Author | Morgan Paixao
A common challenge I’ve seen with almost all of my clients in one form or another is not knowing how to handle sentimental items. These could be passed down heirlooms, china sets, paperwork from school, your kid’s artwork, the list goes on and on. Regardless of what it is, deciding to move a piece on is always a difficult decision.
As humans, we tend to collect things over time whether directly or indirectly (passed down through family, gifted, etc...) and assign meaning to them. We associate memories with a particular item and oftentimes are afraid that once something is let go, the memory will go along with it. This can be especially challenging when dealing with the death of a loved one. How do we reconcile this? How do we keep these memories close to our hearts, while preventing our homes from becoming storage units of the past?
How did the item get here in the first place?
Ask yourself - did you bring this item into your home specifically, was it given as a gift, or sent your way when cleaning out a loved one’s home after they had passed? This distinction is very important! Chances are if you were the one bringing this item in and did so intentionally, it’s one you do cherish and aren’t even considering discarding (like the above framed photo of my grandmother!). Think about an item that falls into this category - how different are your feelings towards it compared to the one you are having trouble parting with? Perhaps there’s a sense of guilt with the latter, a feeling that you should keep it and with that, you not only have the physical burden of an item, but an emotional one too.
Discarding as a process
Think about discarding these items as a process. I believe that when we are faced with making decisions about emotionally charged pieces all at once, we become overwhelmed easily and can become paralyzed in the process. Then, nothing moves forward and the process comes to a halt; feeling defeated we give up entirely. So give yourself some grace and view this as a work-in-progress that will take time, but will get easier as it moves along.
I always recommend to my clients to start with ‘the easy stuff’, arguable items in this category are not so easy given the nature of them. So within the boundaries of sentimental items, think about what could be the simplest of decisions to make. For example, say you are going through a box of old papers from graduate school, among them are notes, short papers and the culminating research paper that concluded your studies. You can ditch the lesser important pieces and save that paper you worked months and years toward (and yes, it’s OKAY to have a hard copy)! Another example could be a large piece of furniture from a parent who has passed away. Let's imagine it’s a dining room table. You already have a dining room table, but this one held memories of growing up around it. Here’s where you ask yourself - do I want to replace the one I currently have for this one? Does it go with my home's aesthetic and style, and if it doesn’t - am I willing to overlook this because I am so in love with this table and what it represents? If it’s a resounding YES then absolutely keep the table! If it’s a no, perhaps there’s a photo of you and your family around it that you can frame and keep close by your own family’s table, reminding you of all those sweet memories without having to store the actual table in your basement or garage!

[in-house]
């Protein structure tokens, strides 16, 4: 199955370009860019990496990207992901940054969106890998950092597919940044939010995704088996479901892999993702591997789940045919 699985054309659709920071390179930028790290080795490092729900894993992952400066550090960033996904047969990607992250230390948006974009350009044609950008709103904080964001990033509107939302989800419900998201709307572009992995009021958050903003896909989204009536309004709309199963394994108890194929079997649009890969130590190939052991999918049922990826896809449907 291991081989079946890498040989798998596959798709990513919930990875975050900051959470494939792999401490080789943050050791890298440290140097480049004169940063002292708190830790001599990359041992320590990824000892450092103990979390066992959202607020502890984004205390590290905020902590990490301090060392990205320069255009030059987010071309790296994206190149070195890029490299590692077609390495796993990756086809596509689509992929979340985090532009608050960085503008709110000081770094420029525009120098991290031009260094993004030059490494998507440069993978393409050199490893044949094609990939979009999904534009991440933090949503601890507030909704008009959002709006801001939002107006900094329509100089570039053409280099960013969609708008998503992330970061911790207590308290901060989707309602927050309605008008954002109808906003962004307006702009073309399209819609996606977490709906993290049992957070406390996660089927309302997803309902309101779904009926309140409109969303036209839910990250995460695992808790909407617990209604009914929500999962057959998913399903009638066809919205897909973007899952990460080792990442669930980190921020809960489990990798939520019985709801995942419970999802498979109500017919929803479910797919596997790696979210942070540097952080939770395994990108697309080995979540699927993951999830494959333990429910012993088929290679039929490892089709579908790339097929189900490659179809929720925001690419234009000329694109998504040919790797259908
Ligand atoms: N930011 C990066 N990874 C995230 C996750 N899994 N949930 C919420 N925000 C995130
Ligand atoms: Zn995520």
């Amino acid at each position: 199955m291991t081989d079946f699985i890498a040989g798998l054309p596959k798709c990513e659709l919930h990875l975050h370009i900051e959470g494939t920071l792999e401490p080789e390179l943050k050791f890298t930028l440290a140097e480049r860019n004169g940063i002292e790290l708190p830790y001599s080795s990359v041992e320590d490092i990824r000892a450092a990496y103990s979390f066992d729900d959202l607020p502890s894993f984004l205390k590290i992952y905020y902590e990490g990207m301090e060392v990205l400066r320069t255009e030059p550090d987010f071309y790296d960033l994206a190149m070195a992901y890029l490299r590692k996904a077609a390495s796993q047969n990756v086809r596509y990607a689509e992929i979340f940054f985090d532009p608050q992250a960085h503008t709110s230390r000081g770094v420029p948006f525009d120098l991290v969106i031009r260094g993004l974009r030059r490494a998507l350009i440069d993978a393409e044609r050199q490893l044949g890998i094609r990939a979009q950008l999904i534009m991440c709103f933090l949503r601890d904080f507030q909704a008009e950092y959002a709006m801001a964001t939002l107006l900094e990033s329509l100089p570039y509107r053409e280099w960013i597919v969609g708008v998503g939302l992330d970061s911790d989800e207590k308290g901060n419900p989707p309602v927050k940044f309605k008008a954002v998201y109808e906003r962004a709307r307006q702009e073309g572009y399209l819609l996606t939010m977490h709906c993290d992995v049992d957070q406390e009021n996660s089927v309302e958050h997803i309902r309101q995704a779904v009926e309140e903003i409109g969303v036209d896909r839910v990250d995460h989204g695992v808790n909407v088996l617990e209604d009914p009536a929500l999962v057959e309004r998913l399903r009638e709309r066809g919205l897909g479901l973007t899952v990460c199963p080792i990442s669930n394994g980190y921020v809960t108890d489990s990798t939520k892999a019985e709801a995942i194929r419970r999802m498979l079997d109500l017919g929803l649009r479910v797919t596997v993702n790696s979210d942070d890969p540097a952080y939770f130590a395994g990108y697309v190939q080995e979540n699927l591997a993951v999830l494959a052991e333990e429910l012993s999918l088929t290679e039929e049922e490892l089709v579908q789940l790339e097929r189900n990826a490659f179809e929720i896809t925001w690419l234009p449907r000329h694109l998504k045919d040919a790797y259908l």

Some decisions aren’t so cut and dry, which is why leaving those until later in the process is best - once your decision-making muscle is thoroughly warmed up. This is the point of the process where you have to be very honest with yourself. It goes back to the idea of guilt associated with an item. You should never hold on to something based on the feeling that you should. So very simply ask yourself - do I feel good when I see or think about this item? The answer to that question does have a range and that could go from YES (keep/love it) to meh (make a decision based on logical criteria - space/style/etc…) to no, as in, it brings back a negative association or feelings of sadness/disappointment/etc…(discard or donate!). One thing to make note of here - if you are actively working through a period of grief, it’s best to leave these decisions until after some healing has occurred. During this stage, it’s all too easy for any and every item that belonged to a loved one to bring a wave of sadness when you see it.
Where does it go?
Once you’ve decided what what will go...where does it go? Here are some ideas:
Donate - Drop off at local thrift store or post to a buy nothing group
Antiques - Contact local antique shops and see if they will purchase key pieces
Post online - Facebook Marketplace, Ebay, Craigslist
Friend/family member - Okay this is a tricky one! Only reach out to someone who you genuinely think would LOVE whatever item you have in mind. Set a reminder for a date in the near future on your phone, if you haven’t seen or contacted that person when your reminder goes off, move the item to the donate pile! It can be so easy to let these things sit and sit and sit when you have someone in mind!
Okay now that you've done the difficult task of moving along those pieces that didn't truly speak to you, you can enjoy and fully appreciate the ones that do. I love that our home has several items from my grandparents' homes. They remind me of them, my family's history, and the idea that me and my husband are knitting together a story that becomes part of this larger tale. All of these items were intentionally kept and are celebrated in our home. I remember drinking ginger ale out of these daisy glasses almost every time I visited my grandparents as a kid and that memory, combined with my genuine love for these glasses brings so much joy to our space.